The problem is, precocious verbal skills do not mean a child has emotional development beyond that of the typical toddler or preschooler. I think a lot of parents ::::raising hand::::: sometimes expect too much from small children who are early communicators. That alone can lead to frustration and meltdowns.
As for turning it on and off--yes, that is true, and it can be a sign that the parent is doing something right! It shows the child is learning rules and the beginnings of self control. Of course the child will "let it all out" with the parent, because that is a "safe" situation. The problem is---WHY does the child have so much to "let out"? What have they been bottling up? Do they need help with coping skills? Is there a problem that needs to be resolved? Investigation is necessary.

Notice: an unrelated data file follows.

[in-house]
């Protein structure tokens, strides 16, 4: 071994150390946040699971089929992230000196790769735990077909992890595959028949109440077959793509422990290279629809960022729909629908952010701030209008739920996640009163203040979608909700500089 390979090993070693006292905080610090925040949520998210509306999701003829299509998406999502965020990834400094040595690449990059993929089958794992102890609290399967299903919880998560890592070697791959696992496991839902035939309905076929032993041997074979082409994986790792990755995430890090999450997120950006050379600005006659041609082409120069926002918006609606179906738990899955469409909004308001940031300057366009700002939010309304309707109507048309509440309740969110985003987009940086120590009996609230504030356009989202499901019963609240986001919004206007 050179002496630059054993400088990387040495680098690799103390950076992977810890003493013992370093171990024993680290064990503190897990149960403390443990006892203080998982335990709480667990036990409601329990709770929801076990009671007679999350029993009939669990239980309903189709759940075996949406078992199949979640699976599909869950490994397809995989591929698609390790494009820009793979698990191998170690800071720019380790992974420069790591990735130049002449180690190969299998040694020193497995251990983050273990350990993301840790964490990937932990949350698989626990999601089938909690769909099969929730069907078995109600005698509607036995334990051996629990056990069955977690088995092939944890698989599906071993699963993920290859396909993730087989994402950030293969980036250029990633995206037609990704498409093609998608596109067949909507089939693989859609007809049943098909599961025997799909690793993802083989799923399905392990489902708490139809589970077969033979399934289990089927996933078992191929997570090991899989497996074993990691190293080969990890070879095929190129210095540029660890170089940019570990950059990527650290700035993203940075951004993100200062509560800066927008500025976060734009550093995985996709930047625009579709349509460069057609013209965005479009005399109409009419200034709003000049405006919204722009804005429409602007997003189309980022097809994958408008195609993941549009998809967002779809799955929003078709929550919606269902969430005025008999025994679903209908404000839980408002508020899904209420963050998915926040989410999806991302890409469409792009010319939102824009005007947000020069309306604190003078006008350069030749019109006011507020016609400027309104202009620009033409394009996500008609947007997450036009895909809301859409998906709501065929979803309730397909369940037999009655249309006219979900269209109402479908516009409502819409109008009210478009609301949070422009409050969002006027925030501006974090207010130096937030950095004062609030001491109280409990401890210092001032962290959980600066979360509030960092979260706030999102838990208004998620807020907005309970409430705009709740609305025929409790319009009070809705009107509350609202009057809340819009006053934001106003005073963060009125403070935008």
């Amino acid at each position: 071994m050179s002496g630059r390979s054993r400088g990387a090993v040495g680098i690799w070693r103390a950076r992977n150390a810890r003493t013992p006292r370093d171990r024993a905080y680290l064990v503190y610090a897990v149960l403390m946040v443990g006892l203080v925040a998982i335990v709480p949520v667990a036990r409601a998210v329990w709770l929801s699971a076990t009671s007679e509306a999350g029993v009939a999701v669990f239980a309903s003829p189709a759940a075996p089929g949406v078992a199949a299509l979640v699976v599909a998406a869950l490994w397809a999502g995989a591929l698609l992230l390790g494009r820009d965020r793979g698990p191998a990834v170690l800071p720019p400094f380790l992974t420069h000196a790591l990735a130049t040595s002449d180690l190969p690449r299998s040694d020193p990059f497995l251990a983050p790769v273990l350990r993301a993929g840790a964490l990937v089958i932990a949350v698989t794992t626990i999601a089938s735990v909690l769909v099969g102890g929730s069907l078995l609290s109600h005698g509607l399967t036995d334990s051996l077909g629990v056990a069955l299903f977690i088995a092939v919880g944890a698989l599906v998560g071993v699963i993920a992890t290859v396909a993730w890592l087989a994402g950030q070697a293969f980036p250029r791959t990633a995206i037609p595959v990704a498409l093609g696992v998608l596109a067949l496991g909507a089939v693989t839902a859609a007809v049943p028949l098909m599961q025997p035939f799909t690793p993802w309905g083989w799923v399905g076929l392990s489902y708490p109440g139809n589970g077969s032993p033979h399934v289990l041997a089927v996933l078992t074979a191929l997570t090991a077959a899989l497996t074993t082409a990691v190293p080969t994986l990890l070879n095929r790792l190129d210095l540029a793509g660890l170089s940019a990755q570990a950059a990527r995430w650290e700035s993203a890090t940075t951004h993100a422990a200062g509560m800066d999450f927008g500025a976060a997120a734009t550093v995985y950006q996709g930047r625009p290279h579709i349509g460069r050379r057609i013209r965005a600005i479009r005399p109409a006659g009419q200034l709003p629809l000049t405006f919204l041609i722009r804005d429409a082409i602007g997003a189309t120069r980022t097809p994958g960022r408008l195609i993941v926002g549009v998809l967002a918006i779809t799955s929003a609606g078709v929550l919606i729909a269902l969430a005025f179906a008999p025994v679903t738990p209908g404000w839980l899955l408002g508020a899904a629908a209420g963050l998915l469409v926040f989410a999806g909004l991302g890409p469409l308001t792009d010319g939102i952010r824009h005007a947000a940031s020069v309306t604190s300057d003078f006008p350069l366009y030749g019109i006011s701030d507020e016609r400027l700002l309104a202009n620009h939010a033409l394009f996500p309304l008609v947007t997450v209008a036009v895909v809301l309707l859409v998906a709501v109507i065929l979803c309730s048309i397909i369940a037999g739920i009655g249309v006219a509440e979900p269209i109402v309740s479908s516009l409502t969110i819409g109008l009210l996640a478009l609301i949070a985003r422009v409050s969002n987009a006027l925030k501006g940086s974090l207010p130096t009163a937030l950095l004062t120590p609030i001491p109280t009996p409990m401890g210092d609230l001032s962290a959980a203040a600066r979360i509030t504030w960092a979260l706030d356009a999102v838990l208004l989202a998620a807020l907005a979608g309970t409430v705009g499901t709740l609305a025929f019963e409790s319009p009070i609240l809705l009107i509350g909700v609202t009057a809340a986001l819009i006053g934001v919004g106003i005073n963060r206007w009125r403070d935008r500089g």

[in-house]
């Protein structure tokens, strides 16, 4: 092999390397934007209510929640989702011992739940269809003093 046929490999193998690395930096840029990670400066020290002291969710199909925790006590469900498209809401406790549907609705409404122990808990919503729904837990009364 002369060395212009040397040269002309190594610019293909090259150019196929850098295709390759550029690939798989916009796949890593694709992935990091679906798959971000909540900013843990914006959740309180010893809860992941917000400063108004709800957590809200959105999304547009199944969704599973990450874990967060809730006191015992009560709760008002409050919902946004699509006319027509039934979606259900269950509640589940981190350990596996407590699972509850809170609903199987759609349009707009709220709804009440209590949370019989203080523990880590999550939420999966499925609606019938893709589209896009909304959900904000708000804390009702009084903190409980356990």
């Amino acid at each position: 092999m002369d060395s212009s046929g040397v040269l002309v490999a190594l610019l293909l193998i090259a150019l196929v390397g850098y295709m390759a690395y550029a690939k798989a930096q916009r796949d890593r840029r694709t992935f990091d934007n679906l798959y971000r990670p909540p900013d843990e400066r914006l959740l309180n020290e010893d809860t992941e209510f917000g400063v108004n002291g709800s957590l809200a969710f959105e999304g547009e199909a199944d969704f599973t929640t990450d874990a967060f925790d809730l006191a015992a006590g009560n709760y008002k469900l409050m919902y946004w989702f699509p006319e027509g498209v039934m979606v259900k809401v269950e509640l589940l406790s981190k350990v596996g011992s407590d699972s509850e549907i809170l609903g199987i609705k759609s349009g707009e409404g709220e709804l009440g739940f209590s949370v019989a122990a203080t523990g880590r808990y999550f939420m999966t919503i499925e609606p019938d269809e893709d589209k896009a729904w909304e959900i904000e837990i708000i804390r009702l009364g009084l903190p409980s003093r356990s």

BUT--in the mean time, the child needs to know what is appropriate and inappropriate behavior regardless of how they are feeling in the moment. Children need to know that some things are absolutely unacceptable. They also need to be taught how to appropriately express and deal with their negative feelings.
But a child with language is expected to use their words, not fling things around and throw themselves on the floor. If you watch, there is an element of deliberation in the fit-pitching. If you remove the audience, the kid will often follow said audience into another area. They are capable of self-control in other areas of their lives---good at school, carrying on at home for example--which tells me that they can turn it off and on.